The Belgian anti-hero who is set for European stardom

The Belgian anti-hero who is set for European stardom

19th November 2009, Comments 0 comments

One is a dynamic, young hero with a blond quiff who travels the globe in search of adventure. The other is diminutive politician-poet with a bald patch and a love of country life.

On the face of it, Belgium’s national hero, Tintin, could not be more different from the man who may be chosen as the EU’s first President next week. Unlike Hergé’s boy reporter, Herman Van Rompuy was a virtual unknown outside of Belgium until a few weeks ago, when his name began to do the rounds in Brussels as a possible candidate for the newly created post of President of the European Council.

Yet the Belgian Prime Minister is seen by many of his own countrymen as an unsung national hero who has quietly pulled his nation back from the brink of collapse thanks to his adroit political manoeuvrings, a twinkle in his eye and a generous dose of wry humour.

Discreet saviour
The 62-year old is a master of understatement who would be the first to admit he stumbled into high office by accident and says he prizes intelligence over hard work.

Short in stature and slight of build, Van Rompuy was drifting towards retirement when he was plucked from his parliamentary seat and put in the prime minister’s office at the end of 2008 at the behest of King Albert II, amid a spiralling crisis that threatened to split the country’s Flemish and French-speaking communities.

He made no secret of his reluctance to take on the near-impossible job of keeping Belgium’s brawling politicians from one another’s throats over issues ranging from the national budget to immigration.

Three prime ministers had come and gone in one year, yet within just a few months, Van Rompuy worked his discreet magic to quell the political flames, switching effortlessly from his Flemish mother-tongue to French to heal the rift between the two language groups.

“He’s no big hitter, but don’t underestimate Herman Van Rompuy,” says Liesbeth van Impe from Belgium’s daily newspaper, Het Nieuwsblad. “This country was in a terrible state and he’s managed to bring peace and stability. Today, there are no more newspaper headlines predicting the collapse of our country. But now, everyone is worrying about what will happen when he’s gone.”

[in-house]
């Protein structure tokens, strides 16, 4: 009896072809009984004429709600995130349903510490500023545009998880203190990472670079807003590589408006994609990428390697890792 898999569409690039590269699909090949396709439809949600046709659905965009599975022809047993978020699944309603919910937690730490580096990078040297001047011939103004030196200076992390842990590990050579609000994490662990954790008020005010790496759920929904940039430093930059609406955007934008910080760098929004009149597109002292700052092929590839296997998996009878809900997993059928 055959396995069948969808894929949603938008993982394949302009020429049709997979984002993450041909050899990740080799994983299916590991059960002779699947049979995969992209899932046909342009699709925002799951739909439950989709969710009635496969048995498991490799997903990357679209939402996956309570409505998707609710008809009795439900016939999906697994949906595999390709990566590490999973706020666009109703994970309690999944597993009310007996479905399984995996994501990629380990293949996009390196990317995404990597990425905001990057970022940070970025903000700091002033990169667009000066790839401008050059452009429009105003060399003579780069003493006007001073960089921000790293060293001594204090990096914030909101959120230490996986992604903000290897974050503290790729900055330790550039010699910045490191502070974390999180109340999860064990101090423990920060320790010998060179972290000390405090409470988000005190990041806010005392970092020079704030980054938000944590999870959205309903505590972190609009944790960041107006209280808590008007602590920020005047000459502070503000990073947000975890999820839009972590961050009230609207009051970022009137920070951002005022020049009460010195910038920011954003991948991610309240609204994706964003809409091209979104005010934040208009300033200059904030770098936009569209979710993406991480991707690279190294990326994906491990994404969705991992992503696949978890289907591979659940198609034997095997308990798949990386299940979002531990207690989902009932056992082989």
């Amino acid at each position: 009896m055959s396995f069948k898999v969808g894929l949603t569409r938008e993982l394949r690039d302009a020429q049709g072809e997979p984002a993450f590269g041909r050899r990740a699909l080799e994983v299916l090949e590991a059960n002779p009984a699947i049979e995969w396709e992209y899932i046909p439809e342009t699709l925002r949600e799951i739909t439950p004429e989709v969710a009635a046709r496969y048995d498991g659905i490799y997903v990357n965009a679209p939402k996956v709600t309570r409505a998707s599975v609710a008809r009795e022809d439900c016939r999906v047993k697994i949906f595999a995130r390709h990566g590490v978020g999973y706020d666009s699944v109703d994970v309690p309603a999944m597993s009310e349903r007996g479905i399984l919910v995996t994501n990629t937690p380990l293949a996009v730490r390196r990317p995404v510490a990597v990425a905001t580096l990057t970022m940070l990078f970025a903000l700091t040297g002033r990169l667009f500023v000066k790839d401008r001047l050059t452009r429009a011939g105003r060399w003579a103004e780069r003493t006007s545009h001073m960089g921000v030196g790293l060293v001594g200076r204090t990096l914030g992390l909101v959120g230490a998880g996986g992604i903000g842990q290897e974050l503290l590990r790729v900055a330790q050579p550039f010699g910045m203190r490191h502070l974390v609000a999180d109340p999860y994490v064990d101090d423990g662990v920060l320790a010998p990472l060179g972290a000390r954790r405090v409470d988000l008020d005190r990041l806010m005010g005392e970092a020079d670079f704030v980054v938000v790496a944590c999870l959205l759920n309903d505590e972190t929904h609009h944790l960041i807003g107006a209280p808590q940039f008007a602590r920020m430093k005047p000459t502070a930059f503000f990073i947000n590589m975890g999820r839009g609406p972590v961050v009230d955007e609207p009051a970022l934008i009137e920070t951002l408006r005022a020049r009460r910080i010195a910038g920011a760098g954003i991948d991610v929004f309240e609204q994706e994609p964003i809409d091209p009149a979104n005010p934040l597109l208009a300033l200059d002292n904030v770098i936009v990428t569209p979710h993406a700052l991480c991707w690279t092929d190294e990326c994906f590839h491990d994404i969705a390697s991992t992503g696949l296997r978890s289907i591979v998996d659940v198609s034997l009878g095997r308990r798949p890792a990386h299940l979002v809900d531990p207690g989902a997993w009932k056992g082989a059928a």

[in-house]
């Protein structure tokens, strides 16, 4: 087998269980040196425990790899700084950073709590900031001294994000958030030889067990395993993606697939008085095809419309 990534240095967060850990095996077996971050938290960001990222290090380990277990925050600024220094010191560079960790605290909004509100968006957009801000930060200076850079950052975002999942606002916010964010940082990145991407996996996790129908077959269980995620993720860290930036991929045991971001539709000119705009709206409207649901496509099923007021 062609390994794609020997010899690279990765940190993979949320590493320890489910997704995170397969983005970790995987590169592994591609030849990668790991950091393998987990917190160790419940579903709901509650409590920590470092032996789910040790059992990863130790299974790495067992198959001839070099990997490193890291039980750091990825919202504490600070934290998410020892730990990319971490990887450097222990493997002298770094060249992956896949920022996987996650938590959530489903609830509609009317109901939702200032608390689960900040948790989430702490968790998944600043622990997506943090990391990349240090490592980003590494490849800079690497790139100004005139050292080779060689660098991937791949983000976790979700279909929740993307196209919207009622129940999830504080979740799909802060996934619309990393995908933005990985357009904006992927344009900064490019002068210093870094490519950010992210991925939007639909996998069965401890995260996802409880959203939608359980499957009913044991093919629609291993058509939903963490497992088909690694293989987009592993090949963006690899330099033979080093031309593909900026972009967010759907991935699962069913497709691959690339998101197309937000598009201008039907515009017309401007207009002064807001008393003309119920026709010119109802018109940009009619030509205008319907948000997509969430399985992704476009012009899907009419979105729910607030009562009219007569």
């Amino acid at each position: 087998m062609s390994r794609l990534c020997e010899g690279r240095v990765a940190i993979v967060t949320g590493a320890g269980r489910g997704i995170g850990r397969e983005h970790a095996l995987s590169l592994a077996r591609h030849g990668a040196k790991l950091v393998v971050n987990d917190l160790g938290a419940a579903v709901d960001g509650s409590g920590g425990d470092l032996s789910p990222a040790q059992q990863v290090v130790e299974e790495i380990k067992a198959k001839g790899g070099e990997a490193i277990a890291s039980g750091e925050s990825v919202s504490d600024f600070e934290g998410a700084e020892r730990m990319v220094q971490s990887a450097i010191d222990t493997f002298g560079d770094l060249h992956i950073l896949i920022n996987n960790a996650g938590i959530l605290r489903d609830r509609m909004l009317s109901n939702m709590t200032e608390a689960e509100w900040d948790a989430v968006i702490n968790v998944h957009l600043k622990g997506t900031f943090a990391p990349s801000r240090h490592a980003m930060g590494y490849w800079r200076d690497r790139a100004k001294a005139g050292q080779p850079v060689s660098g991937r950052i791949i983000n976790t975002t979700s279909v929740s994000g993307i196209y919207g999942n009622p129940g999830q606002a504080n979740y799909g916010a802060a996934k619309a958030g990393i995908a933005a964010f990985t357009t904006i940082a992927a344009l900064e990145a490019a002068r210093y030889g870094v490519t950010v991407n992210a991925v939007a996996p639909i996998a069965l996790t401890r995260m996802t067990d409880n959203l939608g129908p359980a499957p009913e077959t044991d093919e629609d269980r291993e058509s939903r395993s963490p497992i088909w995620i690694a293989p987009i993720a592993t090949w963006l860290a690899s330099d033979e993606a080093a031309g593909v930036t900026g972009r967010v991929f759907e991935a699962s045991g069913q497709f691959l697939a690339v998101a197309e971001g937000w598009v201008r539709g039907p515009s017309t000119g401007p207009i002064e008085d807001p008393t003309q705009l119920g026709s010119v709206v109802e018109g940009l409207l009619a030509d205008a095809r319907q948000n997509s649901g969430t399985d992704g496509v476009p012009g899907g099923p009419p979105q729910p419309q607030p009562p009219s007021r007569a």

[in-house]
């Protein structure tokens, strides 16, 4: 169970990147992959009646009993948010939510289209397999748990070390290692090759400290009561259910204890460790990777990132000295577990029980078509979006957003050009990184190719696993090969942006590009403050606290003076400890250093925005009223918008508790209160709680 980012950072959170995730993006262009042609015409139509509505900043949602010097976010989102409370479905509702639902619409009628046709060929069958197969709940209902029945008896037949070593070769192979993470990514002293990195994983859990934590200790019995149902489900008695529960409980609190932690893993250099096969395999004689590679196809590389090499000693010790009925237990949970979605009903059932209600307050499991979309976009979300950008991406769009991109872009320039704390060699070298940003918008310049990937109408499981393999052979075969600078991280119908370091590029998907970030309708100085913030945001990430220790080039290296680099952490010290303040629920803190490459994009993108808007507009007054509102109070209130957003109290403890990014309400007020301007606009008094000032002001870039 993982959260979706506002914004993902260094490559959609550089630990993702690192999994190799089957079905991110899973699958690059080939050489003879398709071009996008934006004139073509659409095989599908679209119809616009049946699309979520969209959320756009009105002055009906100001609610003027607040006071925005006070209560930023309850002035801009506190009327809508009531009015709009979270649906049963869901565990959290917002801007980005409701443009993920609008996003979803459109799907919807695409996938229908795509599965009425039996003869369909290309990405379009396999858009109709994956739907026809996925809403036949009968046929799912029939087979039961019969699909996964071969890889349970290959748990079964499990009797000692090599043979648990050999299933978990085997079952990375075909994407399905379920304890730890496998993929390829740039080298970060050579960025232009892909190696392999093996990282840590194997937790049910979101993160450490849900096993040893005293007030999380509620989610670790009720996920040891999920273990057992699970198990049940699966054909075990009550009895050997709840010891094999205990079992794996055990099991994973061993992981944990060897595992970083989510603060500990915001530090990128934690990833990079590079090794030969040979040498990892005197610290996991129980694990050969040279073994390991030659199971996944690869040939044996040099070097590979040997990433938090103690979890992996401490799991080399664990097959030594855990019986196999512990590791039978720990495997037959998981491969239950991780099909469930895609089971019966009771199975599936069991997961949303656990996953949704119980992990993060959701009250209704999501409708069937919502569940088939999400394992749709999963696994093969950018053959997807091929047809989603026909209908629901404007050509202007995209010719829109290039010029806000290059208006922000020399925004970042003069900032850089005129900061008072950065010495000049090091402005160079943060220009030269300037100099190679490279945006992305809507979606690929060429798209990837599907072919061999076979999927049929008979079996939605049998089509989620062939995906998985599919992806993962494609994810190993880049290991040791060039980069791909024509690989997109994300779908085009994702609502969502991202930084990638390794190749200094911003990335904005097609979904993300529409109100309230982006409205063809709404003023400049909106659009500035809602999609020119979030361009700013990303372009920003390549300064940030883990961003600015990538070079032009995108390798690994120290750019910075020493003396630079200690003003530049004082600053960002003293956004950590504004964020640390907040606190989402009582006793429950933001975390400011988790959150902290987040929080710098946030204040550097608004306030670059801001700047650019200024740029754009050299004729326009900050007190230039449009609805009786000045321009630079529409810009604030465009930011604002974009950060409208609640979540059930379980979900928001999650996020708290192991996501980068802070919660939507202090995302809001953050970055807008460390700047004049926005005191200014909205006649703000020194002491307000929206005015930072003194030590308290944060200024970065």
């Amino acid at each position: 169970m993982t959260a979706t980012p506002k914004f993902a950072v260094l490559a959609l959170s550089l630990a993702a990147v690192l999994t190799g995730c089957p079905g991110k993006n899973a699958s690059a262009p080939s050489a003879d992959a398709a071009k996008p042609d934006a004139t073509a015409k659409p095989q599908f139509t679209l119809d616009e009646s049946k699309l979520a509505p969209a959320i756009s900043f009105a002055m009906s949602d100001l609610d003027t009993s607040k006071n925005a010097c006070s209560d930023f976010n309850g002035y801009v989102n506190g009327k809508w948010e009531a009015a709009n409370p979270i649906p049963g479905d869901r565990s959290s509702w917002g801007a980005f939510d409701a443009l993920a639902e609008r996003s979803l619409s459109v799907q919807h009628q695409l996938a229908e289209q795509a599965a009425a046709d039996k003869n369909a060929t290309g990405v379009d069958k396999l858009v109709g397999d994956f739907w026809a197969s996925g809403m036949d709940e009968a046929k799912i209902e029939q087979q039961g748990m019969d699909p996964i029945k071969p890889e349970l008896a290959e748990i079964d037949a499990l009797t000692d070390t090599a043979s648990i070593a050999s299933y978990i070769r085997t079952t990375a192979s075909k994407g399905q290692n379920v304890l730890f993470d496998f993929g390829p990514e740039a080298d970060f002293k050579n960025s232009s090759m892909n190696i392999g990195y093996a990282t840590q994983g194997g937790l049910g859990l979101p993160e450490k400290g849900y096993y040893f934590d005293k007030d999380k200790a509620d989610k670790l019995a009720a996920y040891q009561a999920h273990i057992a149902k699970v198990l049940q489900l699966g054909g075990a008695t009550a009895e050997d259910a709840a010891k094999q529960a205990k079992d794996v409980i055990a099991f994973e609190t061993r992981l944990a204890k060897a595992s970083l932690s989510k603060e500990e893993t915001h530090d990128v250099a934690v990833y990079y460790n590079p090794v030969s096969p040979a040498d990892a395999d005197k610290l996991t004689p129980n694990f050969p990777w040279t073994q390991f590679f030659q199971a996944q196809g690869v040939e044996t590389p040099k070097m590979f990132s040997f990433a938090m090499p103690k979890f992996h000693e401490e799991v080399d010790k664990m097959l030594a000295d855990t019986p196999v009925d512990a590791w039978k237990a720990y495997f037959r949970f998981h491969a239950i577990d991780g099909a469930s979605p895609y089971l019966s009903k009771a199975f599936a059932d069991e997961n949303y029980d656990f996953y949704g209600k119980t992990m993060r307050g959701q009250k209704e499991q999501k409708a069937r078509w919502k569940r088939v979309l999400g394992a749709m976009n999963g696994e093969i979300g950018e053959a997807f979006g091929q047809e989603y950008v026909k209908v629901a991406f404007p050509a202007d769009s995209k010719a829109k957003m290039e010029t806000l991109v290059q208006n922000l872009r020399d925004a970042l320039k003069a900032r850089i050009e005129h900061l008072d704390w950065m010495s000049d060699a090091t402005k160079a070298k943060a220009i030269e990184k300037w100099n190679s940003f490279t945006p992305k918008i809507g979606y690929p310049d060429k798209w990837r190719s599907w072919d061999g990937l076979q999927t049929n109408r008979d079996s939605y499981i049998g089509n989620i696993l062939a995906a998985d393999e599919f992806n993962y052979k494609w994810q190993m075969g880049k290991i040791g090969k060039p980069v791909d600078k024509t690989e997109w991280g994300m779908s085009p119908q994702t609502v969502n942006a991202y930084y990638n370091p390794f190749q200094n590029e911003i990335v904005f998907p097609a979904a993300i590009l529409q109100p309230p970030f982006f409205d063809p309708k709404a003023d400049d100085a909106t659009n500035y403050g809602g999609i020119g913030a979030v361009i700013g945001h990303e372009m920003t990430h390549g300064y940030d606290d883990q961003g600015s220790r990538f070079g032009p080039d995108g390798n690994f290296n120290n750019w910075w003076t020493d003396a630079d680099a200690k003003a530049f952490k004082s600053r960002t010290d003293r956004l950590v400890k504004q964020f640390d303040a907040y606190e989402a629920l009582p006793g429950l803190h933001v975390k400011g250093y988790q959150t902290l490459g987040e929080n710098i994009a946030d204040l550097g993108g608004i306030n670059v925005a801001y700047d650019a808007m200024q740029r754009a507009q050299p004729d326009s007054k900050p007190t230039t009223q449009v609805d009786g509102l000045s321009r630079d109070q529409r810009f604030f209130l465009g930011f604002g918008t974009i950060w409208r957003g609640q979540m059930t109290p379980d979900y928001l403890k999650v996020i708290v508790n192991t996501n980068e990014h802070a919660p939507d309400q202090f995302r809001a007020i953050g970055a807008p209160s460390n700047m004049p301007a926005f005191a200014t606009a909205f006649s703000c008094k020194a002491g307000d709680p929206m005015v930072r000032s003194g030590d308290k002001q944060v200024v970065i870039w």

Poet president
The country’s media pour accolades on their saviour, whom they refer to as their “miracle worker” and “minimalist sage”, yet he remains a remarkably discreet and private figure. He is a married father of three and an economist who graduated from the venerable University of Leuven. He cut his teeth at the Belgian central bank before embarking on a long parliamentary career that has seen him preside over the Flemish-branch of the Christian Democrats (CD&V) to becoming deputy prime minister and speaker of parliament.

Yet many Belgians like him best for his quirky passion for haiku, a 17-syllabled form of Japanese poetry, which he composes in Flemish. Despite many painstaking efforts by the media to extrapolate political messages from them, van Rompuy’s three-lined compositions are most often mini-odes to nature. His words paint pictures of birds flitting across open skies and the setting of the sun on the Belgian countryside or the coastline as a metaphor for inner serenity. “I breathe easy,” was a recent last line.

Jesuit vision
Tellingly, his homepage is mostly devoted to his favourite writers, with quotes and poems, rather than to politics. Nor does it contain many references to Europe. Yet despite the lack of obvious European credentials, van Rompuy says he was imbued from his early years at a Jesuit college with a strong European identity.

“When I was a student, the memory of the war was still fresh in everyone’s minds. So our teachers organised exchanges with students from other Jesuit colleges in Europe. That left a deep impression on me because I realised that we were all deep down so very similar,” he said in an interview with Vif magazine last year. Political colleagues also point to his avid interest in the drafting of the European Constitution, which has now been replaced by the Lisbon Treaty. “He saw it as the great adventure of the 20th century,” says one. “He wants to see Europe grown and expand beyond its borders.”

Herman Van Rompuy has kept characteristically quiet on the question of whether he would like to have the job, knowing full well that a noisy candidacy would most likely spoil his chances. “The most important thing now is not to say the wrong thing,” he told Belgian reporters during a recent EU summit. One political colleague commented: “He knows what he’s doing. That’s why he’s been opening his mouth only to breathe!”

Despite being the current frontrunner, Van Rompuy is probably well-prepared for disappointment if European leaders decide to pluck another name out of the hat at their summit next Thursday. He might seek consolation in one of his favourite quotes by the German pianist Alfred Brendel: “I am always pessimistic, in the hope of being surprised."

Radio Netherlands / Expatica

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